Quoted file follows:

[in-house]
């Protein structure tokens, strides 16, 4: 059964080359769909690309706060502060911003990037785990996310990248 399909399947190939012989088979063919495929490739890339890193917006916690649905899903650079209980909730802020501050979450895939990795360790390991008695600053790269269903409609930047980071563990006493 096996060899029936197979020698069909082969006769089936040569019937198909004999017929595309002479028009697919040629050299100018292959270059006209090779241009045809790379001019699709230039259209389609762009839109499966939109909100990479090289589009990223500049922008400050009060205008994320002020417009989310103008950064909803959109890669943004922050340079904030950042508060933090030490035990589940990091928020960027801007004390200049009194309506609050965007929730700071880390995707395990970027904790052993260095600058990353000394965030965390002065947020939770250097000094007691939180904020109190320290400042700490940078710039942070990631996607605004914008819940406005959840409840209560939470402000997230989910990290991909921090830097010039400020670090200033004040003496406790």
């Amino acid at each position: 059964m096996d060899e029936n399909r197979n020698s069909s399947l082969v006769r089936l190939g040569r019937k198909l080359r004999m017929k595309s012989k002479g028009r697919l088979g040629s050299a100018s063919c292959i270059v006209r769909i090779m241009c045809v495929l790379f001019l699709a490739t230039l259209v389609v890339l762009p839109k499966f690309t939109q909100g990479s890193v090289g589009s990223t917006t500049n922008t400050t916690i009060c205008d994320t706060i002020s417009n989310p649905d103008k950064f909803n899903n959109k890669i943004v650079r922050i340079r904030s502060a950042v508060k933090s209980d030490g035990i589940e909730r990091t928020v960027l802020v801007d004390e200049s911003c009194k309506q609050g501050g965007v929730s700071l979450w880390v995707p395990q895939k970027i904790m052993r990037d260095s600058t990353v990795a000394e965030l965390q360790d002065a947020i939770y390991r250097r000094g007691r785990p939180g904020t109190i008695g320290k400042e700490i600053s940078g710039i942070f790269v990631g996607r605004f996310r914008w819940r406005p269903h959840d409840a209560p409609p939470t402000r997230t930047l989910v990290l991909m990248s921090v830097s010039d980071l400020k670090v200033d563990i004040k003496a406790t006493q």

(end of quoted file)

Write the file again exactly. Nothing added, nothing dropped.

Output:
[in-house]
């Protein structure tokens, strides 16, 4: 059964080359769909690309706060502060911003990037785990996310990248 399909399947190939012989088979063919495929490739890339890193917006916690649905899903650079209980909730802020501050979450895939990795360790390991008695600053790269269903409609930047980071563990006493 096996060899029936197979020698069909082969006769089936040569019937198909004999017929595309002479028009697919040629050299100018292959270059006209090779241009045809790379001019699709230039259209389609762009839109499966939109909100990479090289589009990223500049922008400050009060205008994320002020417009989310103008950064909803959109890669943004922050340079904030950042508060933090030490035990589940990091928020960027801007004390200049009194309506609050965007929730700071880390995707395990970027904790052993260095600058990353000394965030965390002065947020939770250097000094007691939180904020109190320290400042700490940078710039942070990631996607605004914008819940406005959840409840209560939470402000997230989910990290991909921090830097010039400020670090200033004040003496406790």
């Amino acid at each position: 059964m096996d060899e029936n399909r197979n020698s069909s399947l082969v006769r089936l190939g040569r019937k198909l080359r004999m017929k595309s012989k002479g028009r697919l088979g040629s050299a100018s063919c292959i270059v006209r769909i090779m241009c045809v495929l790379f001019l699709a490739t230039l259209v389609v890339l762009p839109k499966f690309t939109q909100g990479s890193v090289g589009s990223t917006t500049n922008t400050t916690i009060c205008d994320t706060i002020s417009n989310p649905d103008k950064f909803n899903n959109k890669i943004v650079r922050i340079r904030s502060a950042v508060k933090s209980d030490g035990i589940e909730r990091t928020v960027l802020v801007d004390e200049s911003c009194k309506q609050g501050g965007v929730s700071l979450w880390v995707p395990q895939k970027i904790m052993r990037d260095s600058t990353v990795a000394e965030l965390q360790d002065a947020i939770y390991r250097r000094g007691r785990p939180g904020t109190i008695g320290k400042e700490i600053s940078g710039i942070f790269v990631g996607r605004f996310r914008w819940r406005p269903h959840d409840a209560p409609p939470t402000r997230t930047l989910v990290l991909m990248s921090v830097s010039d980071l400020k670090v200033d563990i004040k003496a406790t006493q």